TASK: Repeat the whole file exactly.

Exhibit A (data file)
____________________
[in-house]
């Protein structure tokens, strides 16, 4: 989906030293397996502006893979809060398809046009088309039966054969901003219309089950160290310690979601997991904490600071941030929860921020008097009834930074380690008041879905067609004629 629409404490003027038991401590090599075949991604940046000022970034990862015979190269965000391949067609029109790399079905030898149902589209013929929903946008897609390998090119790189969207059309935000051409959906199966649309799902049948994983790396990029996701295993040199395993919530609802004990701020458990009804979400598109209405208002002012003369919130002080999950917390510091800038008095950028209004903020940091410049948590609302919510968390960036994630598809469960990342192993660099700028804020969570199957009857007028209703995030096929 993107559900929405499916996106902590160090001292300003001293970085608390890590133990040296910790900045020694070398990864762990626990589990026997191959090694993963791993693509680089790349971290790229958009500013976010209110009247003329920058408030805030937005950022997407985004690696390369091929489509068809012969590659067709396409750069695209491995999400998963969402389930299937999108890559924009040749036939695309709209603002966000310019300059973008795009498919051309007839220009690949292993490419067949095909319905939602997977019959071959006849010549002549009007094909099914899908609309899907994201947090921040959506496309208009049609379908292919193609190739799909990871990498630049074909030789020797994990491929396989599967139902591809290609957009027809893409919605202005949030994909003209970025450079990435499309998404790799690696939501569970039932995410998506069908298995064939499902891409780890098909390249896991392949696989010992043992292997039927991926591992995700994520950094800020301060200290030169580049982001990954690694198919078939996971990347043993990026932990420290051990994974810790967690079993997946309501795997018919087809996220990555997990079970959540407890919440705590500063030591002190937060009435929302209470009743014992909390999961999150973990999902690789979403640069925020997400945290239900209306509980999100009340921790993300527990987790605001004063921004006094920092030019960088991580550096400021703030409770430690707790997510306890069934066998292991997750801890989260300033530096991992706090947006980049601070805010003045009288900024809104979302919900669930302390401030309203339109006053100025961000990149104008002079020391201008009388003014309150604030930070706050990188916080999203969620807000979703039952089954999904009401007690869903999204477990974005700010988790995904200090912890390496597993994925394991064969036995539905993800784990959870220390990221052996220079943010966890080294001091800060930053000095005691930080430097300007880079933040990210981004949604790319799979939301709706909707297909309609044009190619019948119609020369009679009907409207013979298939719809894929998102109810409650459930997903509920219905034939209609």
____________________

[in-house]
């Protein structure tokens, strides 16, 4: 989906030293397996502006893979809060398809046009088309039966054969901003219309089950160290310690979601997991904490600071941030929860921020008097009834930074380690008041879905067609004629 629409404490003027038991401590090599075949991604940046000022970034990862015979190269965000391949067609029109790399079905030898149902589209013929929903946008897609390998090119790189969207059309935000051409959906199966649309799902049948994983790396990029996701295993040199395993919530609802004990701020458990009804979400598109209405208002002012003369919130002080999950917390510091800038008095950028209004903020940091410049948590609302919510968390960036994630598809469960990342192993660099700028804020969570199957009857007028209703995030096929 993107559900929405499916996106902590160090001292300003001293970085608390890590133990040296910790900045020694070398990864762990626990589990026997191959090694993963791993693509680089790349971290790229958009500013976010209110009247003329920058408030805030937005950022997407985004690696390369091929489509068809012969590659067709396409750069695209491995999400998963969402389930299937999108890559924009040749036939695309709209603002966000310019300059973008795009498919051309007839220009690949292993490419067949095909319905939602997977019959071959006849010549002549009007094909099914899908609309899907994201947090921040959506496309208009049609379908292919193609190739799909990871990498630049074909030789020797994990491929396989599967139902591809290609957009027809893409919605202005949030994909003209970025450079990435499309998404790799690696939501569970039932995410998506069908298995064939499902891409780890098909390249896991392949696989010992043992292997039927991926591992995700994520950094800020301060200290030169580049982001990954690694198919078939996971990347043993990026932990420290051990994974810790967690079993997946309501795997018919087809996220990555997990079970959540407890919440705590500063030591002190937060009435929302209470009743014992909390999961999150973990999902690789979403640069925020997400945290239900209306509980999100009340921790993300527990987790605001004063921004006094920092030019960088991580550096400021703030409770430690707790997510306890069934066998292991997750801890989260300033530096991992706090947006980049601070805010003045009288900024809104979302919900669930302390401030309203339109006053100025961000990149104008002079020391201008009388003014309150604030930070706050990188916080999203969620807000979703039952089954999904009401007690869903999204477990974005700010988790995904200090912890390496597993994925394991064969036995539905993800784990959870220390990221052996220079943010966890080294001091800060930053000095005691930080430097300007880079933040990210981004949604790319799979939301709706909707297909309609044009190619019948119609020369009679009907409207013979298939719809894929998102109810409650459930997903509920219905034939209609």